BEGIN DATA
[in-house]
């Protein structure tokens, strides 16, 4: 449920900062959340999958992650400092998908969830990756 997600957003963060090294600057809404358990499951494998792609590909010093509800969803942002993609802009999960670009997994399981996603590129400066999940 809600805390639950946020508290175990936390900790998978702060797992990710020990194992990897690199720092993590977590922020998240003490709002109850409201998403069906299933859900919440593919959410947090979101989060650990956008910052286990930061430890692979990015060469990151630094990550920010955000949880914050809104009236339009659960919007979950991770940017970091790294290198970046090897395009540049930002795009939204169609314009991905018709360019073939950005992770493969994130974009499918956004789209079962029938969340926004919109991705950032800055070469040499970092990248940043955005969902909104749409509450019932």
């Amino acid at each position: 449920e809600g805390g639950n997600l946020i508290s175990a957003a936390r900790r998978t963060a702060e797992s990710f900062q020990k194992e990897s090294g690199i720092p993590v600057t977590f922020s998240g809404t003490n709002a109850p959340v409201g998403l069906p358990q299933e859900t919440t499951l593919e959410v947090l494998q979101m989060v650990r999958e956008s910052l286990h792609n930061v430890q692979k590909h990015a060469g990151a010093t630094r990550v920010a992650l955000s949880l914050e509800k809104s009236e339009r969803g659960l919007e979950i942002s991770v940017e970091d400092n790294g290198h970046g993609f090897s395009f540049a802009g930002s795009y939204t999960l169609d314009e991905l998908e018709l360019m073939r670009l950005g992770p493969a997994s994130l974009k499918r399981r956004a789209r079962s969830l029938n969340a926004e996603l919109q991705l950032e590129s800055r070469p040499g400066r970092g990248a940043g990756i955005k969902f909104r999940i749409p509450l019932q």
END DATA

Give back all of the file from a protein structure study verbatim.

[in-house]
């Protein structure tokens, strides 16, 4: 449920900062959340999958992650400092998908969830990756 997600957003963060090294600057809404358990499951494998792609590909010093509800969803942002993609802009999960670009997994399981996603590129400066999940 809600805390639950946020508290175990936390900790998978702060797992990710020990194992990897690199720092993590977590922020998240003490709002109850409201998403069906299933859900919440593919959410947090979101989060650990956008910052286990930061430890692979990015060469990151630094990550920010955000949880914050809104009236339009659960919007979950991770940017970091790294290198970046090897395009540049930002795009939204169609314009991905018709360019073939950005992770493969994130974009499918956004789209079962029938969340926004919109991705950032800055070469040499970092990248940043955005969902909104749409509450019932």
């Amino acid at each position: 449920e809600g805390g639950n997600l946020i508290s175990a957003a936390r900790r998978t963060a702060e797992s990710f900062q020990k194992e990897s090294g690199i720092p993590v600057t977590f922020s998240g809404t003490n709002a109850p959340v409201g998403l069906p358990q299933e859900t919440t499951l593919e959410v947090l494998q979101m989060v650990r999958e956008s910052l286990h792609n930061v430890q692979k590909h990015a060469g990151a010093t630094r990550v920010a992650l955000s949880l914050e509800k809104s009236e339009r969803g659960l919007e979950i942002s991770v940017e970091d400092n790294g290198h970046g993609f090897s395009f540049a802009g930002s795009y939204t999960l169609d314009e991905l998908e018709l360019m073939r670009l950005g992770p493969a997994s994130l974009k499918r399981r956004a789209r079962s969830l029938n969340a926004e996603l919109q991705l950032e590129s800055r070469p040499g400066r970092g990248a940043g990756i955005k969902f909104r999940i749409p509450l019932q």